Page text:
Generations X and Y are often criticised for having a sense of entitlement. But what’s less talked about is the difficult hand young Australians have been dealt.
While it all might sound overwhelming Australia is still a very privileged country and a great place to live. It’s just the uncertainty that hurts.
Climate change, rising house prices and an increasingly competitive job market are just a few of the issues that we’re facing as we enter adulthood.
It just means planning ahead is even more important for those of us who are excited but also nervous about what’s next.
Buying a house seems like a distant dream
Sure, the ballooning housing market is great for anyone already in it – their property values are skyrocketing.
But how are we ever going to buy our way in?
A Finder.com.au study found that Victorian homebuyers needed a salary of $114,000 a year to afford a median-priced house of $550,000, while NSW homebuyers need a salary of $137,000.
That’s not encouraging news for singles looking to buy a house, or for couples with only one income.
To get a better idea of what you’ll be able to comfortably afford give Finder’s Salary vs. Suburb Calculator a go – affordable housing still exists, you just need to know where to look.
Climate change is bearing down
Al Gore’s documentary An Inconvenient Truth took climate change mainstream in 2006.
We now know the earth’s temperature has risen 0.76 degrees in the past 100 years, and although the facts are perpetually debated, these changes threaten our sea levels, animal life, farming and the Great Barrier Reef, to name a few.
Amongst the gloom though, new, community-based initiatives are springing up. Drivers are increasingly seeing the positives in car sharing and community gardens are tended to by groups of people who appreciate the value of inner-city greenery.
The job market is tough
Youth unemployment hit 20 per cent earlier this year – the highest it’s been since 1997.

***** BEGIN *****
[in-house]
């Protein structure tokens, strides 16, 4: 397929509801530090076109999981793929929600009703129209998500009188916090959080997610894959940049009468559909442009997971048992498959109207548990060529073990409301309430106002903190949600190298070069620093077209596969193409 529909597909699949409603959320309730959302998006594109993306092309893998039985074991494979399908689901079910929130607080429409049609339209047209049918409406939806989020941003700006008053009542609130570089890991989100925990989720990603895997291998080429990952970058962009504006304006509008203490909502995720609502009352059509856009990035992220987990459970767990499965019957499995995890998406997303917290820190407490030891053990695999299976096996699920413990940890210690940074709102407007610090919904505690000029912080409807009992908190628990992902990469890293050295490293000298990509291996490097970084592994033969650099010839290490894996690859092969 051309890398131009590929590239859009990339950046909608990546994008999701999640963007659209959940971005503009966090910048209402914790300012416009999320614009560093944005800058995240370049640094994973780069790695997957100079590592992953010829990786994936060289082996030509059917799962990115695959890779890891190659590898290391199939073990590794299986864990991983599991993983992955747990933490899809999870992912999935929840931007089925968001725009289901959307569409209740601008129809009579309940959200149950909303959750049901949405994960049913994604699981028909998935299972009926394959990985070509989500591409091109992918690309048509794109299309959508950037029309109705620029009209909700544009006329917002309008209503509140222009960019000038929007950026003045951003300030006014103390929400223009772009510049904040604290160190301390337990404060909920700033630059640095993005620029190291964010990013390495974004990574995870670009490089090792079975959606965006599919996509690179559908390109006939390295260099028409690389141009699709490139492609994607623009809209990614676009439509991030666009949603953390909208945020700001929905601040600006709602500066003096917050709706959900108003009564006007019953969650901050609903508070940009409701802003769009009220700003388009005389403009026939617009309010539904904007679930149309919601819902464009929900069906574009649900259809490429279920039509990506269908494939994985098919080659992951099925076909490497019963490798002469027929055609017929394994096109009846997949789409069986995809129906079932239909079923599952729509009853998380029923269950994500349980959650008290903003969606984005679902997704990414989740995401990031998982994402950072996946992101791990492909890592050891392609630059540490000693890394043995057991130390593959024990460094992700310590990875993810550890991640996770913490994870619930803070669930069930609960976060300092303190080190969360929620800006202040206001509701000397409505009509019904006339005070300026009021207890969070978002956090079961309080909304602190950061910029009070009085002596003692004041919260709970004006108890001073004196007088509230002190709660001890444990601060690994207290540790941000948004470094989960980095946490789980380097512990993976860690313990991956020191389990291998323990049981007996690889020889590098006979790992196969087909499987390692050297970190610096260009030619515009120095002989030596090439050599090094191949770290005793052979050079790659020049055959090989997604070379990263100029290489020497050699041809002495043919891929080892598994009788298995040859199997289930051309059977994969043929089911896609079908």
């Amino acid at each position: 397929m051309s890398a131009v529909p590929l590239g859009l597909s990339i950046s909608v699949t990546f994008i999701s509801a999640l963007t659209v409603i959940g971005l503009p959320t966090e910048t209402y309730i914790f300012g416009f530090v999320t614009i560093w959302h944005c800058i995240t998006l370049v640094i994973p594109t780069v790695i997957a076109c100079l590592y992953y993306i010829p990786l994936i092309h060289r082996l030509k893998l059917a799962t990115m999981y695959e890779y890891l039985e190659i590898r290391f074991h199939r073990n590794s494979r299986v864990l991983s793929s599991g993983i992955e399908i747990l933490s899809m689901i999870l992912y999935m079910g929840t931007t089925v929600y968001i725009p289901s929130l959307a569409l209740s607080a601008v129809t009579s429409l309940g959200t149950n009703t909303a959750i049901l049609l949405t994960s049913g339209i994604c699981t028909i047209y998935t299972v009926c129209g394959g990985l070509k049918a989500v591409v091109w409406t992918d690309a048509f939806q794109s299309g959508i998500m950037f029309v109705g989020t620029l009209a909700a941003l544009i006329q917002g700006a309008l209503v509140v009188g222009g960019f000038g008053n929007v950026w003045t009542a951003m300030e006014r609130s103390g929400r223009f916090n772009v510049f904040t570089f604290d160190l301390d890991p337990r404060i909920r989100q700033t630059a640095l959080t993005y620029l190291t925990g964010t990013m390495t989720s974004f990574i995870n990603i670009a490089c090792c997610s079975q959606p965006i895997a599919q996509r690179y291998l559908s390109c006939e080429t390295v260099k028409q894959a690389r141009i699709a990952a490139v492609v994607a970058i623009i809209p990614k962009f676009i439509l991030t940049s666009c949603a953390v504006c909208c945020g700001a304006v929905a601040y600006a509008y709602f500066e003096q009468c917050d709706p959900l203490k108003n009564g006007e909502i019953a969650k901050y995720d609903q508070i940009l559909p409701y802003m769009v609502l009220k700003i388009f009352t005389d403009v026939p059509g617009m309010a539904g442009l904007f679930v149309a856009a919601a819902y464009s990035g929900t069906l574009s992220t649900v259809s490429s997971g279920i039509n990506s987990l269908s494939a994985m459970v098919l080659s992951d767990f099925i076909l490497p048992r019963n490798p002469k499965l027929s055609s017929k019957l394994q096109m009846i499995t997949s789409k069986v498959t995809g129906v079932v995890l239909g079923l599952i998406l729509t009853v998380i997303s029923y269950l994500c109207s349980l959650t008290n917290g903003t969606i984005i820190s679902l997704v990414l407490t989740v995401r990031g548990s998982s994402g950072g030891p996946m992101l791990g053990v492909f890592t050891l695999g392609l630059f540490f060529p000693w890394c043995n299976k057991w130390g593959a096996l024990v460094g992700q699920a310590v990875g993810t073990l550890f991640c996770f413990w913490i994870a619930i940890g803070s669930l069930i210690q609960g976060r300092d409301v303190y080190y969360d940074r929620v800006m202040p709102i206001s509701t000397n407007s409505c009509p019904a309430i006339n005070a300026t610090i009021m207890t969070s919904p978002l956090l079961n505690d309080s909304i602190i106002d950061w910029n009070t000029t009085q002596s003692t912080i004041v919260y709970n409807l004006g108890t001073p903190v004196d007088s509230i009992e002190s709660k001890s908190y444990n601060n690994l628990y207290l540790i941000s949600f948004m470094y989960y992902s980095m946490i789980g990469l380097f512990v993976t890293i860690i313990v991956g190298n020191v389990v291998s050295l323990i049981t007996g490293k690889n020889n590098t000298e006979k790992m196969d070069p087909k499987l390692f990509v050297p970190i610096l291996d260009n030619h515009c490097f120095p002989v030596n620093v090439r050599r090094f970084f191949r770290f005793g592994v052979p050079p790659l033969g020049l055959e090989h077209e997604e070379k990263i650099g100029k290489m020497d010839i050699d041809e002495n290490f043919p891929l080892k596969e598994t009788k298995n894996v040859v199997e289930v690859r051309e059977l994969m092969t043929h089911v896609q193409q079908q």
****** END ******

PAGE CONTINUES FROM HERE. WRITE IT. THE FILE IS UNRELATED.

While our population increased by one million people from 2011–2014, only 385,000 new jobs were created, according to ABS statistics.
And although university was free for our parents (from 1974–1989), we’re building up our HECS debts at a rate of knots.
Current and former students have amassed current HECS-HELP debts of $26.3 billion according the Grattan Institute’s Mapping Australian Higher Education report.
But although an undergrad degree is no golden ticket into the job market anymore, online job boards such as SpotJobs and Seek are helping youth connect with companies right for them.
While it all might sound gloomy, Australia remains one of the richest nations and is also one of the most equal. It’s just the uncertainty that hurts.
It would be nice to not have to worry about landing a first job, or whether the climate is going to negatively affect our children and grandchildren.
While you can’t predict the future, there are a few things you can do to give yourself the best chance during your working life and further on when you retire (finally). Now more than ever, it’s important to start saving early – and think about your longer term savings like making sure your super is all in one place is a good place to start.
Having multiple super accounts could cost you in fees and time. To get in control, all you need is a statement from each super fund to consolidate it all into one account. To consider your options, you could head to the AustralianSuper website and get everything together in minutes.
The future for young Australians isn’t all that bad; it’s just going to take some good planning, organisation and hard work.
This article has been sponsored by AustralianSuper, Australia’s largest industry superannuation fund, managing more than $90 billion of members’ assets on behalf of 2 million Australians and more than 200,000 businesses. The article contains general advice only which has not considered your personal circumstances. You need to read the Product Disclosure Statement and other relevant information at www.australiansuper.com.au to decide it is right for you. The views and opinions expressed in any article accessed through the New Daily are those of the author or The New Daily and are not necessarily the opinions or views of Australian Super. Australian Super makes no representation or warranty as to the accuracy or completeness of any statement in the articles that are provided. AustralianSuper invests in The New Daily but does not receive any payment or commissions.